HO CHI MINH CITY, Vietnam – Conservation organizations in Vietnam sent a letter to the Prime Minister last week asking for an update on planned measures to curtail the trade and consumption of wildlife.
In March, responding to the novel coronavirus pandemic, Prime Minister Nguyen Xuan Phuc directed the Ministry of Agriculture and Rural Development to draft new measures by April 1. This was partially in response to an open call that the same 14 organizations sent recommending the government take concrete action to mitigate the risk of future zoonotic disease outbreaks by stemming the wildlife trade. Experts believe that the current pandemic began when a virus jumped from a wild animal species to a human at a market in Wuhan, China.
While the consumption of wild animal meat is not widespread in Vietnam, it is relatively common in rural areas, and can be a status symbol among business and political elites. Nationally, the illegal wildlife trade, which includes everything from sea turtle shells and tiger bones to bear bile and pangolin scales, is worth at least $1 billion, though an exact figure is difficult to determine given the nature of the trade. Vietnam is also home to numerous legal wild animal farms, a loophole that conservation groups have been working to close.
Thus far, China is the only country to have implemented a large-scale ban on the wildlife trade in response to the pandemic, though loopholes exist there as well. Most recently, the Chinese government announced that it would start offering farmers cash to end the breeding of exotic animals.
Since March, Vietnam has largely contained its coronavirus outbreak, with no community transmission detected in over one month and schools, businesses and domestic tourism reopening. World Health Organization statistics show 325 confirmed infections and zero deaths.
While this is outstanding news for public health, some conservationists fear the government has lost focus on the wildlife issue, and there have been no public updates on the ban since March.
“The prime minister’s directive now seems to be just a beautiful dream,” said Hong Hoang, founder and executive director of CHANGE Vietnam, an environmental NGO based here. “Let’s dream on!”
Multiple experts at other organizations, who spoke on background in order to preserve their working relationships with officials, said there has been no discernible progress since a draft was shared several weeks ago. These groups expected to advise the agriculture ministry on a ban, but this has not occurred.
Vietnam already has laws prohibiting certain aspects of the trade and consumption of wildlife. But advocates point out that they can be difficult to interpret and are often poorly enforced.
How far the anticipated new measures may go, should they come to pass, remains unclear. The ministry did not respond to Mongabay’s request for comment. Some NGO representatives expressed hope that the directive could lead to the creation of new regulations or an overarching blanket ban on wildlife trade and consumption, but there are indications that it will instead only strengthen existing laws.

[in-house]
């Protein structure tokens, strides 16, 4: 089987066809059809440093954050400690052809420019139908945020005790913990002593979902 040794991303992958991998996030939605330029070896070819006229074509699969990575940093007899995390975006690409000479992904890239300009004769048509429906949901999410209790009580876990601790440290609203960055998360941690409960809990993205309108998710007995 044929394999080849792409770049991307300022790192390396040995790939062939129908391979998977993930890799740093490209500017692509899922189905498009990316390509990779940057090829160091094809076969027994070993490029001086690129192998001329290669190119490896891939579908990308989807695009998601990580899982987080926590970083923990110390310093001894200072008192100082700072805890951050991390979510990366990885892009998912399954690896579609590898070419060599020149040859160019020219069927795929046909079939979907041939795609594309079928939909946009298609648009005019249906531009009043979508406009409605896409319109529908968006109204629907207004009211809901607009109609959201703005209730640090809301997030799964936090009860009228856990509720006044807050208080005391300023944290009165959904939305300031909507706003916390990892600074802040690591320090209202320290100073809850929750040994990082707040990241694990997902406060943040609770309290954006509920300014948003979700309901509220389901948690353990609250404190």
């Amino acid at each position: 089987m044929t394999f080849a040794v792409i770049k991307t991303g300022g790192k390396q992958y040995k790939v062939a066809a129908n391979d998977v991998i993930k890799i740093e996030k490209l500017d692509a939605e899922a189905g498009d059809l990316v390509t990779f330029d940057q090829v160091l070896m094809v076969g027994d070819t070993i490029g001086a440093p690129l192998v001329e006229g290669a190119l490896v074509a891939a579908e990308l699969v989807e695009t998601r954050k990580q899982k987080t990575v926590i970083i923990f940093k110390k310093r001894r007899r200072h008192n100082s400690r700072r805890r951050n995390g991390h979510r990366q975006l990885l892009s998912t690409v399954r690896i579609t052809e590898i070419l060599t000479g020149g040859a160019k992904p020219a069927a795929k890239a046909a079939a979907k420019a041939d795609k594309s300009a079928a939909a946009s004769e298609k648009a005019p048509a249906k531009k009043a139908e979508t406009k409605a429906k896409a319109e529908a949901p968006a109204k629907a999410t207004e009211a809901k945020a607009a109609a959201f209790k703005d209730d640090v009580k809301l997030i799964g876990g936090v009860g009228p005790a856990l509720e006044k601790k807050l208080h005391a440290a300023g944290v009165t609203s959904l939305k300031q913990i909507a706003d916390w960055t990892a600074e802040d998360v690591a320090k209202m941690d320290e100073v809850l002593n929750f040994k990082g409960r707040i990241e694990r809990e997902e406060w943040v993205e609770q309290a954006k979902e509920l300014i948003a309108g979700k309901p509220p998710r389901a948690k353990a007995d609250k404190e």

Conservationists are still pushing for action.
“Risk of viral transmission from wild mammals and birds to humans increases when live animals and fresh meat come into contact with people in locations such as markets and restaurants,” said Benjamin Rawson, conservation and program development director of WWF-Vietnam. “This is true regardless of whether the animals are legal or illegal to trade, and therefore the Prime Minister’s directive needs to mitigate risk of future viral epidemics both through improved enforcement of existing laws and effective judicial penalties for those who break them, but also through serious assessment of risk in relation to wildlife farms.”
K. Yoganand, regional lead for wildlife and wildlife crime at WWF Greater Mekong, said legal systems around wildlife need to be improved throughout Southeast Asia: “Currently, wildlife trade laws of most countries do not factor in infectious disease risks. This is a major gap in policy. To minimize viral epidemic risks, all commercial trade in wild animals and birds needs to be suspended by governments, to be followed by a scientific assessment of which groups of wild animals are at high risk of carrying viruses that can be transmitted to people.”
CHANGE, for its part, is continuing work toward a ban. Hong said her team convinced four members of the National Assembly, Vietnam’s legislative body, to speak to domestic media about the importance of ending wildlife trade and consumption. It also began an awareness-raising campaign called The Host to educate the public about links between wildlife and new infectious diseases. According to Hong, the first video, titled “The Call of the Wild”in English, has over 4 million views on Facebook and over 3.5 million views on YouTube. The closing message is “Stop using wildlife for a better/safer future.”
This article by Michael Tatarski was first published on Mongabay.com on 25 May 2020. Lead image: A binturong or bearcat (Arctictis binturong), photographed in Cambodia. In Vietnam, the meat is consumed and parts are used in traditional medicine. Image by Rhett A. Butler / Mongabay.
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